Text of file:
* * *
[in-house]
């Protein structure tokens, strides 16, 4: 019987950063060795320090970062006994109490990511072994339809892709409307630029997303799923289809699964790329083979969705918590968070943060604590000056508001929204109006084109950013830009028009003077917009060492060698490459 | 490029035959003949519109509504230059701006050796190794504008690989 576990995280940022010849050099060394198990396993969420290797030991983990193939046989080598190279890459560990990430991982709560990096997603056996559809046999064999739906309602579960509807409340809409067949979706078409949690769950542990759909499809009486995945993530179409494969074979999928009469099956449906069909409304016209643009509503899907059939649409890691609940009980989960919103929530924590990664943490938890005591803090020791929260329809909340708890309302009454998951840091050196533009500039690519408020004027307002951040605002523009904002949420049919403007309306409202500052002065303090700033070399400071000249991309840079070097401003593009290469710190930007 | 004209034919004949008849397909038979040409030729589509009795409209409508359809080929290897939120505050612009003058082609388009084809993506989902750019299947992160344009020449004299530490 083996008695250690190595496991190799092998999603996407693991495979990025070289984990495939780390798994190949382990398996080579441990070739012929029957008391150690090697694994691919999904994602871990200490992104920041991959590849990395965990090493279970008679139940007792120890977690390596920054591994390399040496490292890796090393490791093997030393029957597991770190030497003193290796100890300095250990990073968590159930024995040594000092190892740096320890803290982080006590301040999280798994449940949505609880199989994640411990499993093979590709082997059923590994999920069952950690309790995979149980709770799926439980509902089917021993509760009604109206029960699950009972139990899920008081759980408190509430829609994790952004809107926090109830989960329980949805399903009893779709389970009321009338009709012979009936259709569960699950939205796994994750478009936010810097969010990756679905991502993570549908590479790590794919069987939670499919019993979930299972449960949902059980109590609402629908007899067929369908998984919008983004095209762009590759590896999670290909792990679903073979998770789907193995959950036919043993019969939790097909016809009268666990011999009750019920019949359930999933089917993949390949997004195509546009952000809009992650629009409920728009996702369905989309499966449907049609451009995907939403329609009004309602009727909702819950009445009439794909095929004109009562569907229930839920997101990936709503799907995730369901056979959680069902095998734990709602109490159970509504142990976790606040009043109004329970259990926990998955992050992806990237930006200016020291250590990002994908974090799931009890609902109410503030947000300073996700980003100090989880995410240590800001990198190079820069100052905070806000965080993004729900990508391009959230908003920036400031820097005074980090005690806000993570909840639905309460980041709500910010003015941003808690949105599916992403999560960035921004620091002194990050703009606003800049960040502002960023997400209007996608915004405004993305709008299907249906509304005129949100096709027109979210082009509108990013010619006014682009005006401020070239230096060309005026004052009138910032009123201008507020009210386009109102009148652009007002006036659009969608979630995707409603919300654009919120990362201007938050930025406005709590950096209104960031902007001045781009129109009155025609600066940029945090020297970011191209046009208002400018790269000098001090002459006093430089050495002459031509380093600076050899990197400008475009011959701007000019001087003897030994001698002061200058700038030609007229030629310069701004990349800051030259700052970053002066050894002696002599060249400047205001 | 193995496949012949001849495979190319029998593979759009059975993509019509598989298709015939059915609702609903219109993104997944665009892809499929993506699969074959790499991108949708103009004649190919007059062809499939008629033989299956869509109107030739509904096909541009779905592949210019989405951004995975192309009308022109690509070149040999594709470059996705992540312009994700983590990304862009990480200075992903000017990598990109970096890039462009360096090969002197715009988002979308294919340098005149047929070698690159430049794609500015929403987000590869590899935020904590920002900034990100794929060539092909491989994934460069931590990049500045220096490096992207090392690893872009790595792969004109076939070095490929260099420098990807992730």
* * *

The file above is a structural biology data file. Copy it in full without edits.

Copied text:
[in-house]
């Protein structure tokens, strides 16, 4: 019987950063060795320090970062006994109490990511072994339809892709409307630029997303799923289809699964790329083979969705918590968070943060604590000056508001929204109006084109950013830009028009003077917009060492060698490459 | 490029035959003949519109509504230059701006050796190794504008690989 576990995280940022010849050099060394198990396993969420290797030991983990193939046989080598190279890459560990990430991982709560990096997603056996559809046999064999739906309602579960509807409340809409067949979706078409949690769950542990759909499809009486995945993530179409494969074979999928009469099956449906069909409304016209643009509503899907059939649409890691609940009980989960919103929530924590990664943490938890005591803090020791929260329809909340708890309302009454998951840091050196533009500039690519408020004027307002951040605002523009904002949420049919403007309306409202500052002065303090700033070399400071000249991309840079070097401003593009290469710190930007 | 004209034919004949008849397909038979040409030729589509009795409209409508359809080929290897939120505050612009003058082609388009084809993506989902750019299947992160344009020449004299530490 083996008695250690190595496991190799092998999603996407693991495979990025070289984990495939780390798994190949382990398996080579441990070739012929029957008391150690090697694994691919999904994602871990200490992104920041991959590849990395965990090493279970008679139940007792120890977690390596920054591994390399040496490292890796090393490791093997030393029957597991770190030497003193290796100890300095250990990073968590159930024995040594000092190892740096320890803290982080006590301040999280798994449940949505609880199989994640411990499993093979590709082997059923590994999920069952950690309790995979149980709770799926439980509902089917021993509760009604109206029960699950009972139990899920008081759980408190509430829609994790952004809107926090109830989960329980949805399903009893779709389970009321009338009709012979009936259709569960699950939205796994994750478009936010810097969010990756679905991502993570549908590479790590794919069987939670499919019993979930299972449960949902059980109590609402629908007899067929369908998984919008983004095209762009590759590896999670290909792990679903073979998770789907193995959950036919043993019969939790097909016809009268666990011999009750019920019949359930999933089917993949390949997004195509546009952000809009992650629009409920728009996702369905989309499966449907049609451009995907939403329609009004309602009727909702819950009445009439794909095929004109009562569907229930839920997101990936709503799907995730369901056979959680069902095998734990709602109490159970509504142990976790606040009043109004329970259990926990998955992050992806990237930006200016020291250590990002994908974090799931009890609902109410503030947000300073996700980003100090989880995410240590800001990198190079820069100052905070806000965080993004729900990508391009959230908003920036400031820097005074980090005690806000993570909840639905309460980041709500910010003015941003808690949105599916992403999560960035921004620091002194990050703009606003800049960040502002960023997400209007996608915004405004993305709008299907249906509304005129949100096709027109979210082009509108990013010619006014682009005006401020070239230096060309005026004052009138910032009123201008507020009210386009109102009148652009007002006036659009969608979630995707409603919300654009919120990362201007938050930025406005709590950096209104960031902007001045781009129109009155025609600066940029945090020297970011191209046009208002400018790269000098001090002459006093430089050495002459031509380093600076050899990197400008475009011959701007000019001087003897030994001698002061200058700038030609007229030629310069701004990349800051030259700052970053002066050894002696002599060249400047205001 | 193995496949012949001849495979190319029998593979759009059975993509019509598989298709015939059915609702609903219109993104997944665009892809499929993506699969074959790499991108949708103009004649190919007059062809499939008629033989299956869509109107030739509904096909541009779905592949210019989405951004995975192309009308022109690509070149040999594709470059996705992540312009994700983590990304862009990480200075992903000017990598990109970096890039462009360096090969002197715009988002979308294919340098005149047929070698690159430049794609500015929403987000590869590899935020904590920002900034990100794929060539092909491989994934460069931590990049500045220096490096992207090392690893872009790595792969004109076939070095490929260099420098990807992730």